Wednesday, July 30, 2008

Birdwatching in the Yukon

Here is a list of some of the birds we almost certainly did not see in the Yukon but which The Yukon Bird Club insists are to be found there:
Cackling Goose
Eurasian Wigeon
Lesser Scaup
Surf Scoter
Common Loon
Eared Grebe
Northern Harrier
American Coot
Lesser Yellowlegs
Wandering Tattler
Red Knot
Ruddy Turnstone
Little Stint
Long-billed Dowitcher
Wilson's Snipe
Red-necked Phalarope
Pomarine Jaeger
Glaucous-winged Gull
Red-legged Kittiwake
Northern Saw-whet
Yellow-bellied Sapsucker (I kid you not!)
Western Wood-Pewee
Say's Phoebe
Northern Shrike
Red-breasted Nuthatch
Magnolia Warbler
Dark-eyed Junco
Snow Bunting
Lazuli Bunting
Hoary Redpoll
Pine Siskin

Always a Local Angle

In 1968 I was in Anchorage looking for a summer job and also for a way to avoid the adulthood seemingly implicit in having graduated from the University. Word spread through the small hostel where I was staying that a nearby bookstore had free doughnuts and coffee. With my usual gift for decorum I was down there in a flash, downing beignette after beignette. The occasion for the freebies was that a Republican candidate for senator was signing books he had "written" with a ghostwriter.

What I knew about Alaska politics was that in 1964 its distinguished Senator, Ernest Gruening, had been one of only two Senators to vote against Lyndon Johnson's Gulf of Tonkin Resolution. The Resolution was a response to reports of North Vietnamese attacks on the destroyer USS Maddox. It quickly became clear that the reports were false, but the Resolution, authorizing Johnson to fight the Vietnam War, was not repealed until 1973. To me, a Berkeley Bolshevik, this made Gruening a hero. Sadly the voters of Alaska thought otherwise.

I had assumed that Gruening had voted "no" both out of conscience and also because he had a safe seat. Running against an incumbent with a safe seat is the definition of a crank candidate. That is who I assumed the Anchorage businessman with the fake book and the real doughnuts was.

Out of curiosity and to draw attention away from just how many doughnuts I was downing, I got into a conversation with the would-be Senator. Which quickly became a debate. It was and is my judgment that I easily trounced the candidate on every issue we discussed. He was sputtering. I knew well enough that I was a 21-year-old loudmouth fresh out of college, and that anybody who could not handle me easily did not belong in any elected position, let alone in Washington. But doughnuts are doughnuts and they were on his tab, not mine.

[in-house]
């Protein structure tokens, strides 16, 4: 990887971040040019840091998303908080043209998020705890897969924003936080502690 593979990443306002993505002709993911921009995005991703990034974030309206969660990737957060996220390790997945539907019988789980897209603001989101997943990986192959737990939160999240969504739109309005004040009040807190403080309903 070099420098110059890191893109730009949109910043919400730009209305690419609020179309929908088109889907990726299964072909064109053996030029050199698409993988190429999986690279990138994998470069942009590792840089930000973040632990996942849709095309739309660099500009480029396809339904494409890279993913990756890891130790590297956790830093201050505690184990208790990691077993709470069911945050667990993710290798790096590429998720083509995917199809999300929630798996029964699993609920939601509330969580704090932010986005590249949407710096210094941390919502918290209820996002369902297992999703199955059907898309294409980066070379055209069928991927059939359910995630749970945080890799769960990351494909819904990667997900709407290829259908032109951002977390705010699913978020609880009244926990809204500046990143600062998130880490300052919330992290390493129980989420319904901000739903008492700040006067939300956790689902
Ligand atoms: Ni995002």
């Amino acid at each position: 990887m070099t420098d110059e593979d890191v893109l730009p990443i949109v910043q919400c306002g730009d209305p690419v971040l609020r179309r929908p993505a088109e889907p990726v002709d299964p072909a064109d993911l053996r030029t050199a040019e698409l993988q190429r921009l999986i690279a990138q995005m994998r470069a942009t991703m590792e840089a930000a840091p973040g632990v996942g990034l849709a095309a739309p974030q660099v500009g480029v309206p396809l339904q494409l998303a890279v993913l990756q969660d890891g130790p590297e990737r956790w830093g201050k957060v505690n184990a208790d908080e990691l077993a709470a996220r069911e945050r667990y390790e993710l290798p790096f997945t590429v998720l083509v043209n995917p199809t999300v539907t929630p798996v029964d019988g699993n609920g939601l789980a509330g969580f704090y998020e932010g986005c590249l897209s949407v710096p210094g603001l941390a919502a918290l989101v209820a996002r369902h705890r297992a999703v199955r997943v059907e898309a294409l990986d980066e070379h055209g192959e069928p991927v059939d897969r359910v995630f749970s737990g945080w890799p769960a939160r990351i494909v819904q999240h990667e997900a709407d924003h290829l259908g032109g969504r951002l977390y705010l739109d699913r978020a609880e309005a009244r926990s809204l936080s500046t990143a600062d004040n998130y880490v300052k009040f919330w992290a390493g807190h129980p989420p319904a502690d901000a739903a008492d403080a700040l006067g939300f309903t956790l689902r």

The election was won by a Democrat who beat Gruening in the primary, Mike Gravel. On December 11, 1968 the other Alaska Senator, Bob Bartlett died. On December 24 the Republican governor appointed Mr. Doughnuts to the remainder of Bartlett's term.

His name was Ted Stevens. He is now the longest serving member of the US Senate, formerly the chairman of the Appropriations Committee, currently its ranking Republican, and has just been indicted on corruption charges.

Sunday, July 27, 2008


I am pleased and amazed that I am able to have this good a summer at 61 years old.

Thursday, July 24, 2008

The Boy Who Cried ".....

I feel like the boy who cried, "beautiful!" once too often and lost his credibility with the villagers. I have written and spoken so glowingly of the scenic delights I have ridden through that I feel I can scarce be believed when I tell you that Kluane in southwestern Yukon is by far the most beautiful. The St. Elias mountains are Canada's highest and arguably most beautiful. Lake Kluane is a preternatural aquamarine, apparently because of suspended glacial flour, or perhaps dissolved minerals. Lake Louise and nearby Peyto Lake in the Canadian Rockies in Alberta are similar. The latter two are justifiably visited by millions annually, and Lake Louise has a famous hotel on its shores where the Queen stayed. Kluane Lake in the past few years has acquired a nice RV park/campground on its shores (where I write) and is driven past by thousands, visited by perhaps hundreds.

I suspect that the disparity is due to the relative remoteness of Kluane and to the shortness of the summer tourist season. The area is not without recognition though. The Canadian Parliament has made it a National Park and UNESCO has made it a World Heritage Site.

From my tent I have a view of a beachfront of purple-violet Yukon fireweed and an almost oceanic lake of shocking aquamarine. At sunset, around 11 pm, the sky was violet and the clouds getting the last rays were burnished gold. It was a good day.

There are two of us. My traveling companion, whom I met on the road in British Columbia, is Florent Prisse, a 24-year-old Swiss architecture student who will start school in Lausanne in September. He is genial, strong and fit, and a formidable mountaineer and outdoorsman. He is however a neophyte bicycle tourist. I have been bicycle touring for 30 years and know all about it. We get along surprisingly well. His English is quite good, vastly better than my French.

We expect to emplane in Anchorage, he for Geneva, I for San Francisco, the first week in September.